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political races in your time. these are not insurmountable challenges, you have to admit that. >> well, they don't seem to be insurmountable for donald trump. let me start by saying i stop making predictions in this election because i think, i'll be honest, i'll be wrong. i didn't think donald trump could take it this far. i thought america could come to its senses. doesn't seem that's happened yet. is it possible that republicans as well as some folks in the middle will hold their noses and vote for donald trump? yes. i will say that in addition to the people who are publicly waffling, again, rankin file republicans, prominent republicans publicly waffling about supporting their party's standard bearer, a man who their own policy and rhetoric helped to create, i'm hearing privately from a number of strong conservatives, leaders on the right who are also saying i'm supporting him publicly but i'm
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really scared for what this guy is going to do. when push comes to shove in november, do i pray and hope that republicans of good conscience as well as all americans will see the real danger in putting this man in the white house, i have faith in us that we'll come to our senses. >> a lot of republicans asked if you are not supporting, are you voting? i don't know the difference between an endorsement and support, there's a difference. they're nervous or unsure where they're headed or what it would do for their own races they're in. but the speaker of the house, yet again, has come down hard on donald trump over these comments on his federal court case over trump university in california and today, he said that the comments were beyond the pale. he's going further. this was like textbook racism and now it's beyond the pale. it's causing problems for a lot of people and he still only has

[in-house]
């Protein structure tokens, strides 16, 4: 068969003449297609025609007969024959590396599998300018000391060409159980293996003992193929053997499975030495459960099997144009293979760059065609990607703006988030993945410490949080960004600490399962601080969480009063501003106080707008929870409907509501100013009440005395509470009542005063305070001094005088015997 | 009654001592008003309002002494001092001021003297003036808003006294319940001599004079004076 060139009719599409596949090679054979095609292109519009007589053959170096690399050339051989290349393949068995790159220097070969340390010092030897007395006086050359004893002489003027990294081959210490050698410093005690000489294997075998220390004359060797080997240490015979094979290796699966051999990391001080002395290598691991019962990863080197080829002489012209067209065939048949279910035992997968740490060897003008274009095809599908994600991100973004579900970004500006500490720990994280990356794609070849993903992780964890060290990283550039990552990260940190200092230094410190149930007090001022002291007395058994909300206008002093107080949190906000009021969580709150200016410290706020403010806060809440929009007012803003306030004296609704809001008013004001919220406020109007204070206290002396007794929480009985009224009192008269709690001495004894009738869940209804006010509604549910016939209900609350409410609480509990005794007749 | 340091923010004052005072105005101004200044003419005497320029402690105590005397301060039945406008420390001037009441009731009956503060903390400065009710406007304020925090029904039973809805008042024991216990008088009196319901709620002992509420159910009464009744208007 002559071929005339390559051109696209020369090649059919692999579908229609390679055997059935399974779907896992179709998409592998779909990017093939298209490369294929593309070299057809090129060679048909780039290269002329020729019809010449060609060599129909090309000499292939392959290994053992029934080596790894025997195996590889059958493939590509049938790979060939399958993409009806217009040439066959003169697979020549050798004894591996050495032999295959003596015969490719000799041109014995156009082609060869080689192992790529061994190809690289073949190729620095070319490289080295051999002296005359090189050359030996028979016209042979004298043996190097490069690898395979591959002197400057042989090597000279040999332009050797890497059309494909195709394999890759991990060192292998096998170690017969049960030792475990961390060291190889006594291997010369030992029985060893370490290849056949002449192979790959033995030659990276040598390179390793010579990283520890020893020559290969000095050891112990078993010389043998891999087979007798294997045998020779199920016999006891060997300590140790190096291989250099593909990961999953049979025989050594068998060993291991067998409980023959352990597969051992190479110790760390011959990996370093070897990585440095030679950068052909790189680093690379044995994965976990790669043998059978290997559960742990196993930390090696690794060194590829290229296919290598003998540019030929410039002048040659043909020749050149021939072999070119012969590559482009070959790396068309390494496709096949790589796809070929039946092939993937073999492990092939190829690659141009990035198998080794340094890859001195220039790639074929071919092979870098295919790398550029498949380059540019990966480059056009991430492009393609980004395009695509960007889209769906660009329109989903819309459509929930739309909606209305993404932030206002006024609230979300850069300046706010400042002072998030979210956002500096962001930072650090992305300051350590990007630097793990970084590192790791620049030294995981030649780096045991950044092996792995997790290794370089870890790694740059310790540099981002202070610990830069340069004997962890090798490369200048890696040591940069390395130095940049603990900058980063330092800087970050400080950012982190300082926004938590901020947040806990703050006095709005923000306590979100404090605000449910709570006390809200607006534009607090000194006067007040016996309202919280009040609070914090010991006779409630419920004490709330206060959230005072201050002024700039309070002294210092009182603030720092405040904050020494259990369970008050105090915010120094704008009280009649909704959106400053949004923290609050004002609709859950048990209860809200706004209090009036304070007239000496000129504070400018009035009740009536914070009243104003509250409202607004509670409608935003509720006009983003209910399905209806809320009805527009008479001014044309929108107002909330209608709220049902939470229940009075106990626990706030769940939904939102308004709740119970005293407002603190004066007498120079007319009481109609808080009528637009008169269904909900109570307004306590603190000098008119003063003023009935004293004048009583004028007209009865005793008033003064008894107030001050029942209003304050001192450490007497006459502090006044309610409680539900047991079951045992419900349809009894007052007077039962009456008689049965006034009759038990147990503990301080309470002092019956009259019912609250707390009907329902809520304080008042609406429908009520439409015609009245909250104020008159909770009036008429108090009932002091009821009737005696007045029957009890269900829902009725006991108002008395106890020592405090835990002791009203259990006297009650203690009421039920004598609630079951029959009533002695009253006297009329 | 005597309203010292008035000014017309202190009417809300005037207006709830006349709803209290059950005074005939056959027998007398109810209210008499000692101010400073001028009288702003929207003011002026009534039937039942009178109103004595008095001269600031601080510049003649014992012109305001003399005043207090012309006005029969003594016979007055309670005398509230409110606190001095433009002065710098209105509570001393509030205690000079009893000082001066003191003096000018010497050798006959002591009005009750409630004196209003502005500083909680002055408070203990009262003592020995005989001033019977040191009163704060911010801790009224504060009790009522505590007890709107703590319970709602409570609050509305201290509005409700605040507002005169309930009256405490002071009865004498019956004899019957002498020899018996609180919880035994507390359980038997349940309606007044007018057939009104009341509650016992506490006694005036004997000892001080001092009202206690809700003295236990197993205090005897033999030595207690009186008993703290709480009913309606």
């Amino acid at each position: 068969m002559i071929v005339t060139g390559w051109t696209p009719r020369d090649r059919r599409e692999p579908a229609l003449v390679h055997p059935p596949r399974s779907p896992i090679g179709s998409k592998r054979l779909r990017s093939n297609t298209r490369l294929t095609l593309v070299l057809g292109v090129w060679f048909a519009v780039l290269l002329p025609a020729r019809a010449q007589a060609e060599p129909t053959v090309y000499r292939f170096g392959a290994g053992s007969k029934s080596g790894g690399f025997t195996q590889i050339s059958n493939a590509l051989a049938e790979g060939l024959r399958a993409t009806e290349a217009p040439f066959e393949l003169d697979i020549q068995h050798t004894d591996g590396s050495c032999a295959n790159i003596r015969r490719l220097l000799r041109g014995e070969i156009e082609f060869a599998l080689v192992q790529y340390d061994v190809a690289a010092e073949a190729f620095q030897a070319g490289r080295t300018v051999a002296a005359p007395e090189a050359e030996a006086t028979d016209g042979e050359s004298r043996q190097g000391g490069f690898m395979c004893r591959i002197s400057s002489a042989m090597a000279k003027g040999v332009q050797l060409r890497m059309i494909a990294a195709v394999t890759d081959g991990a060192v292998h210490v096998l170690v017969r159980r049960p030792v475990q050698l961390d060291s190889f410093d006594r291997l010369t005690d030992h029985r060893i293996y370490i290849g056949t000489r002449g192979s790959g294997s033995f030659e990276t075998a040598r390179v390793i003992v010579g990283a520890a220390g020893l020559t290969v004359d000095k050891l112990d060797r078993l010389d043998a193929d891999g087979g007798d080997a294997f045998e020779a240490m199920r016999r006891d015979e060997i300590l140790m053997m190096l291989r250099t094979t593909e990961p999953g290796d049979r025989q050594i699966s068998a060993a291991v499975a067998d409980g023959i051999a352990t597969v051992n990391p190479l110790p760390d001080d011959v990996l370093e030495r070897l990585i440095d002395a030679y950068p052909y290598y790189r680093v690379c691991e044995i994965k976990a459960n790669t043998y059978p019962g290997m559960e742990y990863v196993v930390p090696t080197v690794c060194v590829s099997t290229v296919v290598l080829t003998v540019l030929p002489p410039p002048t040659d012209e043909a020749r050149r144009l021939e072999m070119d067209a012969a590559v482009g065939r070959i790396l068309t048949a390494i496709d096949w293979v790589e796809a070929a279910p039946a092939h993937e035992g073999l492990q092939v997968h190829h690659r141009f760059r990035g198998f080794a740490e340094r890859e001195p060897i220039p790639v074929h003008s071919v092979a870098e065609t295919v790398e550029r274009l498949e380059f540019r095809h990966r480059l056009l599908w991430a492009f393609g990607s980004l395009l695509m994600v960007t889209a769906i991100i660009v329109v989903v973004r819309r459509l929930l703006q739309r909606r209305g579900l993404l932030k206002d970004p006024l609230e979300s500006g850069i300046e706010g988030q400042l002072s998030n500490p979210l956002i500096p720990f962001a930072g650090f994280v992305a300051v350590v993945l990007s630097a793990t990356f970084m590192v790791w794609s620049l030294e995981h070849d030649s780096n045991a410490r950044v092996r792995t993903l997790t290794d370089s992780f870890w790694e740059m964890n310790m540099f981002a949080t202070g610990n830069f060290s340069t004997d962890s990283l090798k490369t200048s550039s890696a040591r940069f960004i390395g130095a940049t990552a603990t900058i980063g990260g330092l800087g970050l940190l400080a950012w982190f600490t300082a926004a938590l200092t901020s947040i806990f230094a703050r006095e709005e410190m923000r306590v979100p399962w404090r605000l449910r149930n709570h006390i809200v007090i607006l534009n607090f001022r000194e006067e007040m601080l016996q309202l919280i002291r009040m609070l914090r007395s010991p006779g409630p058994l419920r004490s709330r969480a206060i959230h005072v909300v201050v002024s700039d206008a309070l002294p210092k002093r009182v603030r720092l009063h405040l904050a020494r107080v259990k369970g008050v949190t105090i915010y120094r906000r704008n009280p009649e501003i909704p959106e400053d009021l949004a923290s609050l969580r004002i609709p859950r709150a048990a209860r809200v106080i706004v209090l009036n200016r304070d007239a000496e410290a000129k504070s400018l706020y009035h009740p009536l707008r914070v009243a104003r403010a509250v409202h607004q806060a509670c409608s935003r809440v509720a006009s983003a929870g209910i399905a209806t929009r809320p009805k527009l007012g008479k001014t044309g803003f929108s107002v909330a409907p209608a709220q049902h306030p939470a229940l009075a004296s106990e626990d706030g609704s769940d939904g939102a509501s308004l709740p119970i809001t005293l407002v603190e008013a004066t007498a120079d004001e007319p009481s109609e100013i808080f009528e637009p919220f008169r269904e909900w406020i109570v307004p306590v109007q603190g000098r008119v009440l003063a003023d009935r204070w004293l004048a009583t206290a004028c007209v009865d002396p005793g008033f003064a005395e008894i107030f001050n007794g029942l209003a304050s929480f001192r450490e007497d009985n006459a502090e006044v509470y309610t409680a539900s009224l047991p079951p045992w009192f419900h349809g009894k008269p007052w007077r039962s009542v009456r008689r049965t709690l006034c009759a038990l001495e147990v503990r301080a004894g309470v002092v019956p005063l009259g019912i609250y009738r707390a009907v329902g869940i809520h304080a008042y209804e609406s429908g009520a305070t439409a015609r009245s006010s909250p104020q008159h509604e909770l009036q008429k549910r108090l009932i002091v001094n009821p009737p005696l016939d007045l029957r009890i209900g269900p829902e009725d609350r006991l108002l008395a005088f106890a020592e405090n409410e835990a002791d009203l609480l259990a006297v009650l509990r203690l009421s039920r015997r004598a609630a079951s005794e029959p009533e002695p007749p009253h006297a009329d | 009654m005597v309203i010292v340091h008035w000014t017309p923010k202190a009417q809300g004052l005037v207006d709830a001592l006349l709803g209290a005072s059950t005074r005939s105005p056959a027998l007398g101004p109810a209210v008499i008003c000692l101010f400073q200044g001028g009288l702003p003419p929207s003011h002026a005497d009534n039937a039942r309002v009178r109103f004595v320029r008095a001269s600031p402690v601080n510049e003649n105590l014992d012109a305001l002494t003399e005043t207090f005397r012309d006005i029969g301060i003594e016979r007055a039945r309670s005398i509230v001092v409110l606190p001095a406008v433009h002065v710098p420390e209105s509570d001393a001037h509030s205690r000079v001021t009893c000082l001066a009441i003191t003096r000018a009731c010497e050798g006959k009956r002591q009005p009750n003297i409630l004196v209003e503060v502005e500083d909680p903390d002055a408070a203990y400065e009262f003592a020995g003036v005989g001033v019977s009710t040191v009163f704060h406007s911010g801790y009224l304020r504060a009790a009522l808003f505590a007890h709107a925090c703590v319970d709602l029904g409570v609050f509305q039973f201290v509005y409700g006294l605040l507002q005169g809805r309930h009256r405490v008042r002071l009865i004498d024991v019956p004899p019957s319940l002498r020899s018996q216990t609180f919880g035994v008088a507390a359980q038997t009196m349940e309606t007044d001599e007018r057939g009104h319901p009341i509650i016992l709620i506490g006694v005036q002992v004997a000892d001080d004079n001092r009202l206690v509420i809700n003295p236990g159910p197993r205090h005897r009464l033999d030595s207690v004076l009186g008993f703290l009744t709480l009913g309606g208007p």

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one senator who's endorsed him at this point. the latest has him dropping six points in a head to head match-up with hillary clinton. this has to be concerning for folks like you who don't want to see this trend to happen. >> it's not concerning and to sally's point about being scared, they might be scared of donald trump like you are on halloween but in absolute fear of hillary clinton and what her agenda would do for this country. look at the two groups. faith and freedom versus planned parenthood. couldn't be more distinct. but donald trump is getting hit by people like paul ryan who by the way was criticized today by mitch mcconnell for the way he answered that. all he did was create this idea of encouraging reporters to ask this comment, is mr. trump racist? mitch mcconnell handled it well and say let's deal with this in private. but what i was surprised is hillary clinton didn't get anything. she should have had the best week ever and see a great bump